Converting to Left Hand Drive

by Fuggles
11 years ago
47499 Views

Many people have heard of Left Hand Drive Skylines but very few people know what is required in achieving this feat.  You might feel that the Skyline should have stayed as right hand drive,  however, many people that were interested in left hand drive conversions have been left out in the dark when they wanted to know how was this conversion has been made possible.  Hopefully the following will help point them in the right direction

This article is now made to help answer most of the important questions, along with photos to help you see what people in the United Arab Emirates, the Philippines, Sweden and elsewhere have made possible.

This article was written by a member of the GTROC based on his own esxperiences

When BBD (pseudonym) first purchased his Nissan Skyline R34 GTR V-spec from one of the dealers in town, he kept his car in a right had drive position for 2 months, to see how it drove before embarking on the conversion.  Having gathered up all the information needed to make the best conversion possible and asking other people who have personally worked on converting Skylines, and the problems they have faced; work could begin

Once BBD became keen on the idea the car was put into his workshop and the long and tedious operation began.  It can take months for custom parts to be built and for parts to arrive.  If, like BBD you’re very specific about what you want, don’t be surprised if you have to wait four months, or even longer.  Now the conversion has been completed successfully, the drivability is the same as when it was in right hand drive and the time, effort and money to make it a success has certainly paid dividends.

The Interior

The first converted Skylines (R32s and R33s) used a Nissan Bluebird dashboard, modified and cut with fiberglass – the R34 cannot be converted in this way due to the MFD and the dashboard size.  When Nissan brought out their new model Maxima it looked identical to the R34s dashboard, except it had a storage box instead of the MFD.  The size also had to be cut to make it shorter and modified with fiberglass.  The MFD Screen needed a new plastic shell.  To do this, make a mould and then a new plastic shell that faces the middle instead of to the right. This method is much better than using the original cut up dashboard for the R34.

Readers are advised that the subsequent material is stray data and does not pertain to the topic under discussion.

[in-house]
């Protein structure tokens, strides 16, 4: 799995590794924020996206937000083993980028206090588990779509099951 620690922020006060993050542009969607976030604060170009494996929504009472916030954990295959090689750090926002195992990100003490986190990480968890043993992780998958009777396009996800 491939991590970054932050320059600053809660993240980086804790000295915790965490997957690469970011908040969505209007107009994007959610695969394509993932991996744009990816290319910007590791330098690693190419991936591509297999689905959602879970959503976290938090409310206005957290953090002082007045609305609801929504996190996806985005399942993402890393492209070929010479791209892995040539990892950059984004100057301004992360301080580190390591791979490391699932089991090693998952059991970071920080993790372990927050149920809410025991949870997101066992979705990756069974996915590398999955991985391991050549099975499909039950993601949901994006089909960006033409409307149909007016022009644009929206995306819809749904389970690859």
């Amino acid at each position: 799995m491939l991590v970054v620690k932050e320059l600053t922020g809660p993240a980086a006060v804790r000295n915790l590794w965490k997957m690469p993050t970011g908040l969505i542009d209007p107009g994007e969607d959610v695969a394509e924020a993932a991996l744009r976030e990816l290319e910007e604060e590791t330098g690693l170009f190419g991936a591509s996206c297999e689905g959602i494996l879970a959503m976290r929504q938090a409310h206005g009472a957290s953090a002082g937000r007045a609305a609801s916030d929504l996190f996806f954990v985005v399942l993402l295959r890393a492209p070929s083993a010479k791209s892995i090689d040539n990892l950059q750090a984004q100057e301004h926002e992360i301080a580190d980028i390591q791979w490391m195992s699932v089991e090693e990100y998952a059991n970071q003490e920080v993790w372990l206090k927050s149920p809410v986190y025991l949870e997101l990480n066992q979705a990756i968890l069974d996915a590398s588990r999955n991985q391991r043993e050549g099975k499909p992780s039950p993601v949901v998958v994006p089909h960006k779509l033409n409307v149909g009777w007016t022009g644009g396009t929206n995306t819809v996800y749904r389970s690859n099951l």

Another way to sort out the Skyline dashboard – for R32s and R33s only – is to use the original dashboard, slice it up in the middle and switch the sides.  Using fiberglass again and leather to cover up the dashboard you will need to make good any joins and rough edges.

The Nissan Bluebird Dash option for R32s, and R33s suffered from really poor quality in the first converted Skylines. They rattled like hell in the interior and, as they needed to match up the dashboard to the color of the car, they were painted very poorly.

So, if you have an R32 or R33, use a Nissan Bluebird dash repaired with fiberglass and leather and repainted to match the car.  Or, if you have an R34, start with the Nissan Maxima dash and make a modified MFD housing for the centre

The Moving parts

This is where everything gets really tricky.

Quality is important, note you can convert these cars from US$5,000 to US$10,000, depending on how you want it, cheap welding here and there, or a real conversion.  The choice is yours but remember, it’s better to get it right first time than to go back and try again later,

Remove the steering shaft from right hand drive, closing up the hole for the Brake Booster, relocate the Brake Master Cylinder, relocate ABS unit and lines and relocate the power steering line.  For the brake booster you have two options, the Nissan Sunny – small and unreliable – or modify the existing one.  Whatever you do the brake lines will need to be custom-made.

The steering shaft has to be switched.  Here is the biggest difference between a good or a bad conversion, some people just cut the original and weld it to make it fit at the proper angel.  If you get the length you need any metal engineering workshop can make one for you that is properly aligned, as did BBD.  Manual on the other hand opted for a Nissan 300ZX column and rack, which had to be modified to fit, but worked very well all the same.

The A/C compressor hosing will need to be rerouted or changed.  Opinions are open as to which is easiest.  You may opt to leave the original unit and reroute it or change it for a Nissan Maxima one.  The AC actuators, however, will need to be custom-made.

Windscreen wipers can be left as they were original or could be changed with the donor parts coming from a Nissan Pathfinder (switches) and Nissan Maxima (arms).  Again, this is more a matter of taste/opinion rather than absolute need.  Single wiper conversions are an option but there are very few companies doing these right now so finding a supplier may be difficult.